One Christmas during graduate school, my husband and I didn't have money for presents, so I created handmade comic books. While I worked I wondered: what if I gave myself year to write a children's book?

After a year, I realized I would need more time and gave myself a decade to pursue publishing a children's bookSeven years into that decade, I sold my first picture book, The Diamond & The Boy, to Balzer+Bray.

Tell us about your road to publication, what did that involve for you?

I began writing ten years ago. During my first year, I received only form rejections and non-replies. By my second year, I had started receiving personal rejections and requests for more work. 

Then my twins were born. With four children ages five and under, I took a year break from writing, so I could attempt sleep every now and then.

After a year away, the writing itch returned stronger than ever, and I joined Julie Hedlund's 12x12 challenge. Two years after my writing reset, I signed with agent Danielle Smith. That didn't work out, so we parted ways.

After another year of querying, I signed with my second agent, Laura Biagi. Oh my heavens, it was such a difference working with a real advocate for my work! We sold two books together. Then she left agenting to pursue her own writing.

Publishing is full of twist and turns, but I try to focus on things I can control, like improving my craft.

Can you share a bit about your process?

I'm the type of writer that needs to revise many times before I have a submission ready piece. I wrote more than eighty drafts of The Diamond & the Boy before it sold. Similarly I wrote more than forty drafts of A Father's Love before it sold. Some authors might find perfection after five or so drafts. It just doesn't work that way for me.

What do you do to shake the rust off or get new ideas?

I've never had a problem with ideas (knock on wood!). Ideas always seem to come in spades. It's the execution of those ideas that plagues me. It's not unusual for me to try a story from several different points of view or to write drafts in both verse and prose. I keep trying until I find a direction that resonates.

Anything you can’t live without while you write?

Snacks! When I get stuck, I take a snack break. Snacks make everything better.

Any authors and/or illustrators who inspire you?

There are so many legends I look up to, but here are two authors that might be new to your readers:

Jessie Oliveros has a beautiful picture book about sharing memories called The Remember Balloons. Dana Wulfekotte's limited palette illustrations are a perfect match for the text. I read a lot of picture books, and this one is something special.

Tina Cho recently released a picture book about a girl in South Korea trying to help her neighbors to the north called Rice From Heaven. The language is lyrical and moving.

Dream project to work on?

This isn't necessarily a dream project, but I hope to publish a middle grade novel one day. I've written two so far, but they were both so terrible I never sent them out. I would like to write a middle grade novel someday that doesn't stink.

Tell us about your debut book.

The Diamond & the Boy is a biography of my grandfather, inventor H. Tracy Hall. However, it's also the story of how graphite transforms into a diamond. This dual narrative story covers the two stories side-by-side. From the jacket flap:

"Before a diamond is a gem, it’s a common gray rock called graphite. Through an intense trial of heat and pressure, it changes into one of the most valuable stones in the world.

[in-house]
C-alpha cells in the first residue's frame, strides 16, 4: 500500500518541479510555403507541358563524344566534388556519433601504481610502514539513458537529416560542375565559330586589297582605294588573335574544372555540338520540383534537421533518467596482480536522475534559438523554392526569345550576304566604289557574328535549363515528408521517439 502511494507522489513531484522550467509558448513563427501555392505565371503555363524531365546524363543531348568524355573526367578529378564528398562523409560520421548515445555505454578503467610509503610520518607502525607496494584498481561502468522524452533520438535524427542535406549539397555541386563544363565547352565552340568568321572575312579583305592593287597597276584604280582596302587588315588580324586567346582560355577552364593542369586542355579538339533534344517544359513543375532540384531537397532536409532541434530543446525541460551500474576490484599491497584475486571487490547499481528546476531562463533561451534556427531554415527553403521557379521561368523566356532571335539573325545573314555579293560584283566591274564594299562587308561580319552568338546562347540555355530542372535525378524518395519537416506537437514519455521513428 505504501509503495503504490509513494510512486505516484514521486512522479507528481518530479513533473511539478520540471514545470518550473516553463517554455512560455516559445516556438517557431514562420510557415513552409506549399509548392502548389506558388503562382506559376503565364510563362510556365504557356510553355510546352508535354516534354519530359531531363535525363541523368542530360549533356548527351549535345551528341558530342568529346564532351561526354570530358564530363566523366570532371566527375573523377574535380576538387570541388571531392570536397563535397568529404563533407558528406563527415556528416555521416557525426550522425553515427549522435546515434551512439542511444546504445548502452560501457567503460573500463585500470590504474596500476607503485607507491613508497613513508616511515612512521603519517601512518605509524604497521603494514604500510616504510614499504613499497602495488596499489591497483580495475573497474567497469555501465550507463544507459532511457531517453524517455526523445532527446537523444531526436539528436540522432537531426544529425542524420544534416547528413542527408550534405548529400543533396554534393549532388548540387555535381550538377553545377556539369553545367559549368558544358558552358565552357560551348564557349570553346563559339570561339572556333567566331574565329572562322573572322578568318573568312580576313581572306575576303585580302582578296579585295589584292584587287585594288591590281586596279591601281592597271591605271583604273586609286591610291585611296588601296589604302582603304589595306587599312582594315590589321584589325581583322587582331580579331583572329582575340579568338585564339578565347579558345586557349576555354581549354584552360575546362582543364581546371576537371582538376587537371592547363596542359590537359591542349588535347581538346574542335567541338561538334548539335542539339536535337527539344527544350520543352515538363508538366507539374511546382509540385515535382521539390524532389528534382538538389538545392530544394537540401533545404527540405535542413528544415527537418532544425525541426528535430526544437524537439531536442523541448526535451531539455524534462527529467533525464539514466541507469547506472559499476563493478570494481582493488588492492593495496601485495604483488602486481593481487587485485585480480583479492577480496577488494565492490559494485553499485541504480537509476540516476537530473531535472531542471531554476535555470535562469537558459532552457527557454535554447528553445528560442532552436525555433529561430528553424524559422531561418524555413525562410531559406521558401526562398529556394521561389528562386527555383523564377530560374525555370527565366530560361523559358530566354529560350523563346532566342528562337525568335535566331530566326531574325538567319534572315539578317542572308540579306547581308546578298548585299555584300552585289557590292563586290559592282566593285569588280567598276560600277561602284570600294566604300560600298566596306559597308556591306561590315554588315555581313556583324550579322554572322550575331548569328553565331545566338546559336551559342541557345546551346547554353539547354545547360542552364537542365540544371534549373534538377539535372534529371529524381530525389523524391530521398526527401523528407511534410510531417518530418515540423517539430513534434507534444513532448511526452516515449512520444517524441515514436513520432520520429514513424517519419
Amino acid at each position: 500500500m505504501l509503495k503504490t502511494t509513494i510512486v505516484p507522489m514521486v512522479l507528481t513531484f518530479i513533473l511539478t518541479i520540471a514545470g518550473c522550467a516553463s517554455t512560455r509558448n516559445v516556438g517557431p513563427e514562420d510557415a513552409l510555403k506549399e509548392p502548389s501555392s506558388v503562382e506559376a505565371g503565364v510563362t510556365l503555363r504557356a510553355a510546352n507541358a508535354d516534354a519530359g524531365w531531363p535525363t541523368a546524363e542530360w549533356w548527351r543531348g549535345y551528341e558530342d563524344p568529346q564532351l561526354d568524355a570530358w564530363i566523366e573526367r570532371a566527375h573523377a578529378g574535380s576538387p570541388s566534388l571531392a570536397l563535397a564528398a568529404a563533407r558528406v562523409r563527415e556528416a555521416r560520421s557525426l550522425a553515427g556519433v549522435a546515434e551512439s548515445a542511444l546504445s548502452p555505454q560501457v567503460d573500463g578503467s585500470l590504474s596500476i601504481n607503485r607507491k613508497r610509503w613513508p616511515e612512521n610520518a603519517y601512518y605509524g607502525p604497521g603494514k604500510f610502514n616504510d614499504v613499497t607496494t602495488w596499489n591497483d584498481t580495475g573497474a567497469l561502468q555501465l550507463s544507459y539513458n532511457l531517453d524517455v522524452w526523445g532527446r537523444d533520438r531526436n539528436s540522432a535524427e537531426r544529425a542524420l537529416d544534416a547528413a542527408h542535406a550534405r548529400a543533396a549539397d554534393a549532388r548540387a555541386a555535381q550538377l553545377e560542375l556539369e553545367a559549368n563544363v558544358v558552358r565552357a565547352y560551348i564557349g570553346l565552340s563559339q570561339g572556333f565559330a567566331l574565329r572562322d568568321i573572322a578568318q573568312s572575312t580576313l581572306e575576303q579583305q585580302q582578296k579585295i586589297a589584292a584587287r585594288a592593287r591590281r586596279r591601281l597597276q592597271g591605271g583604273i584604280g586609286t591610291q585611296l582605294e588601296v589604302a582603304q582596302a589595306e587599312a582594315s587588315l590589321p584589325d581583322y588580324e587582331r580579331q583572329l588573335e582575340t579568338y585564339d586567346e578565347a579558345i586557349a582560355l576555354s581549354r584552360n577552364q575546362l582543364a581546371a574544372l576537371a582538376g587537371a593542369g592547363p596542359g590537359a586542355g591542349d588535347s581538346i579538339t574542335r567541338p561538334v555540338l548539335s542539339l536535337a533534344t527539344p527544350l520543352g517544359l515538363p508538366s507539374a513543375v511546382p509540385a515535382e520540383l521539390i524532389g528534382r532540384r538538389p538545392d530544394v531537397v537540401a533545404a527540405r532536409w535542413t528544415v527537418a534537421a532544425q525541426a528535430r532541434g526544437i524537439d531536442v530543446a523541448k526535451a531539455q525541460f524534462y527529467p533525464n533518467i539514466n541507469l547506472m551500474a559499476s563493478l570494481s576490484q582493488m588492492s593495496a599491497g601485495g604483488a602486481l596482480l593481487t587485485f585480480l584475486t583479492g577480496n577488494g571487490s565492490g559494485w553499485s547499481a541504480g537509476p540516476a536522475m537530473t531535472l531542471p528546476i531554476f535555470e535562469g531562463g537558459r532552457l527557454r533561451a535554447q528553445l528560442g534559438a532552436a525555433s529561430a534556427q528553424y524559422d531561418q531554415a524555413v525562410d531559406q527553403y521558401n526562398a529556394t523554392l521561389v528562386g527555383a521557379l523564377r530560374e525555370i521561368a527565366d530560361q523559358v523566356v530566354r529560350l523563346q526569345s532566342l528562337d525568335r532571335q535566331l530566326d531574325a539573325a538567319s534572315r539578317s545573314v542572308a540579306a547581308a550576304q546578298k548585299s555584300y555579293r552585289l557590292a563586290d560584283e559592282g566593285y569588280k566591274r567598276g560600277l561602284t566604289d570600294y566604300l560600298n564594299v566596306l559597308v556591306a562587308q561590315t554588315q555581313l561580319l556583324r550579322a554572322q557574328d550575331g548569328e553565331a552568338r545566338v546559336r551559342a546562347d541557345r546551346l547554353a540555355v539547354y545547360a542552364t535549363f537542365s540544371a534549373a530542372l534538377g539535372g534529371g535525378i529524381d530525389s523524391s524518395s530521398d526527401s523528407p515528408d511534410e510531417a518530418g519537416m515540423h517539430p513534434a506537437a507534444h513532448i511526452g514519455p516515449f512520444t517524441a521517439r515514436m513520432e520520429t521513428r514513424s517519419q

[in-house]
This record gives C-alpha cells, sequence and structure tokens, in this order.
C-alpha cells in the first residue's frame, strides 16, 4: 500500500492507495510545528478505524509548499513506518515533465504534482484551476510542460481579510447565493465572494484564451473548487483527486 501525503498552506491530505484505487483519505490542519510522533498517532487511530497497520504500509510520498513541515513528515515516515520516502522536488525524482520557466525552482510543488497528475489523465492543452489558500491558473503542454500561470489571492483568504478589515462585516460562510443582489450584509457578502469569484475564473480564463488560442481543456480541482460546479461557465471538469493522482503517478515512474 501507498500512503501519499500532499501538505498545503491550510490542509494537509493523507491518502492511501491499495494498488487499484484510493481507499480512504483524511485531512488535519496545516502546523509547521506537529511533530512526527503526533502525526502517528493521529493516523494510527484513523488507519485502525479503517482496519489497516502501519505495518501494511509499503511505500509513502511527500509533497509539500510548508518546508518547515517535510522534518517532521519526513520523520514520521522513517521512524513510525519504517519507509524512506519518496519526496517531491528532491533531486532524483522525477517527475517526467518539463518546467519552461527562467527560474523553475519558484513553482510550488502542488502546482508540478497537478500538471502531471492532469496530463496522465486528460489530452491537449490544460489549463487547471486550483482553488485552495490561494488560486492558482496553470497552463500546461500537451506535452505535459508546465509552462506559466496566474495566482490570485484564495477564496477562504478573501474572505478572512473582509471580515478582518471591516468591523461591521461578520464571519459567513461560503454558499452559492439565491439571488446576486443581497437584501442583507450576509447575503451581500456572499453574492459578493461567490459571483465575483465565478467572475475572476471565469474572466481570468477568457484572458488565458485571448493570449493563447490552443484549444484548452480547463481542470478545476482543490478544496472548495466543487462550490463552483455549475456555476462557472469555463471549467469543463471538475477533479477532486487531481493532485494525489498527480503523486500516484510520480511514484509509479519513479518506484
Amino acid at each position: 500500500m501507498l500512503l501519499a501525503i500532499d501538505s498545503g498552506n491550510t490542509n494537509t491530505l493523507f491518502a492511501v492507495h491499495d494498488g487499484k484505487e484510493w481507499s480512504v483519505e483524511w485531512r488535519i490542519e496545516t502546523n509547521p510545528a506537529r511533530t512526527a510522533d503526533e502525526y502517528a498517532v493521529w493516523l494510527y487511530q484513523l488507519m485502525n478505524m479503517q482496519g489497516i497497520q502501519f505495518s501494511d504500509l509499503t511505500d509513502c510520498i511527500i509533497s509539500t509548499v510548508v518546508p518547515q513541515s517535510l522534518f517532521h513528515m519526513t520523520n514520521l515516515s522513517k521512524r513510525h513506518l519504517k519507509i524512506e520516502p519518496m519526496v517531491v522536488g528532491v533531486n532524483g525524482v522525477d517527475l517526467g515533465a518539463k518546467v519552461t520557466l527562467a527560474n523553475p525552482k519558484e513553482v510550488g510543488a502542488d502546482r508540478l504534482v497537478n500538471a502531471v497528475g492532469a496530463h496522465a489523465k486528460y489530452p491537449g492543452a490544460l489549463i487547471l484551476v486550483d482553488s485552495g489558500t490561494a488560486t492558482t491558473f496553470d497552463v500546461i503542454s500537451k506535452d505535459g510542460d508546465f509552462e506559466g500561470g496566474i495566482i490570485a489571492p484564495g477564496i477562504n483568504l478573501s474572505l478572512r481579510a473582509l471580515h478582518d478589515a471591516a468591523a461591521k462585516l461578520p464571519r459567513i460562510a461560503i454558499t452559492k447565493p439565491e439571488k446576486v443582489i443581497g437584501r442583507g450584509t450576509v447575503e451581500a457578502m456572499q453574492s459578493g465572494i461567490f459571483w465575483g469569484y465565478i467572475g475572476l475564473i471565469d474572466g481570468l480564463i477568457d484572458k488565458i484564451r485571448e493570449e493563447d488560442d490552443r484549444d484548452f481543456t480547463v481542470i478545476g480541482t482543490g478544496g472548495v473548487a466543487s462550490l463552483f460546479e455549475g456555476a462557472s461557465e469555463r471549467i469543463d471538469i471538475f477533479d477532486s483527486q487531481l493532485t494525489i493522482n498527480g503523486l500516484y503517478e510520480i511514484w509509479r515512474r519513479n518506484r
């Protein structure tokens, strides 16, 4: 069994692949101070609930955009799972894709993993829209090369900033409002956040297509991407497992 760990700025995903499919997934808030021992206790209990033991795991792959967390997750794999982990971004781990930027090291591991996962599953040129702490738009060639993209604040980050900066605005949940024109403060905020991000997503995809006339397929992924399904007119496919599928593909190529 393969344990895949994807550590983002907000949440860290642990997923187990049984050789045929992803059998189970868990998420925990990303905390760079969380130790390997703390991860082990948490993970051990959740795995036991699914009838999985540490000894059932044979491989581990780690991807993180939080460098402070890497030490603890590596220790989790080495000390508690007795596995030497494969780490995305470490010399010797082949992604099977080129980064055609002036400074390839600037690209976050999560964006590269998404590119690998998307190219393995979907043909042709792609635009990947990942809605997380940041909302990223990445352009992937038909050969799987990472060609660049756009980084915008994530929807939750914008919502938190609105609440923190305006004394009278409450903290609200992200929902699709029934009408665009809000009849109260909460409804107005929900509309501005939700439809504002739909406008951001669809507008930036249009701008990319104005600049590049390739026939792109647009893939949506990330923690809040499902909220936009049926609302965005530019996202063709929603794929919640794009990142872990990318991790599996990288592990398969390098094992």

Before Tracy Hall was an inventor, he was a boy—born into poverty, bullied by peers, forced to work at an early age. However, through education and experimentation, he became one of the brightest innovators of the twentieth century, eventually building a revolutionary machine that makes diamonds.

From debut author Hannah Holt—the granddaughter of Tracy Hall—and illustrator Jay Fleck comes this fascinating in-depth portrait of both rock and man."

What’s up next for you?

My second book, A FATHER’S LOVE, comes out in 2019 just in time for Father’s Day. It’s a lyrical non-fiction picture book that celebrates different types of animal father’s from all around the world.

And last, but not least, favorite 80s movie?

Better Off Dead


Huge thank you to Hannah Holt for stopping by Critter Lit to chat today! We can’t wait to see all of your upcoming books!


Hannah Holt is a children’s author with an engineering degree. Her books, The Diamond & The Boy (2018, Balzer+Bray) and A Father’s Love (2019, Philomel) weave together her love of language and science. She lives in Oregon with her husband, four children, and a very patient cat named Zephyr. She and her family enjoy reading, hiking, and eating chocolate chip cookies.

FOR MORE INFORMATION about Hannah and her work visit her website: www.hannahholt.com or follow her on Twitter @HannahWHolt

TO ORDER a copy of Hannah’s wonderful books, ring up your local bookstore, or click here.

BOOK GIVEAWAY!

Want a chance to win a SIGNED copy of THE DIAMOND AND THE BOY: THE CREATION OF DIAMONDS & THE LIFE OF H. TRACY HALL?! Comment on this post or share it on Twitter. One lucky winner will be selected Thursday, December 13th! US addresses only please.

What's up on deck? Tune in next week for a Critter Lit Interview with author/illustrator Corinna Luyken!

Interview with Debut Author Aidan Cassie

Debut Interviews, Authors + IllustratorsLindsay Ward4 Comments

Happy Thursday Critters! Today, I’m very excited to share with you the work of debut picture book author and illustrator Aidan Cassie! I received an F&G of Aidan’s debut book, STERLING, BEST DOG EVER, this past summer and immediately fell in love with little Sterling.

Sterling the dog has always wanted a home. But no home has ever wanted him. So when Sterling sees a sign on the side of the Butlery Cutlery Company advertising free "shipping to homes around the world," he is determined to become the most terrific fork ever! For what home doesn't need flatware?

Sterling is delivered on time and undamaged to the Gilbert family's front door. He is not, however, what they ordered. . . . But he may be exactly what they need. A humorous, heart-tugging picture book about finding a family, who wants you just as you are.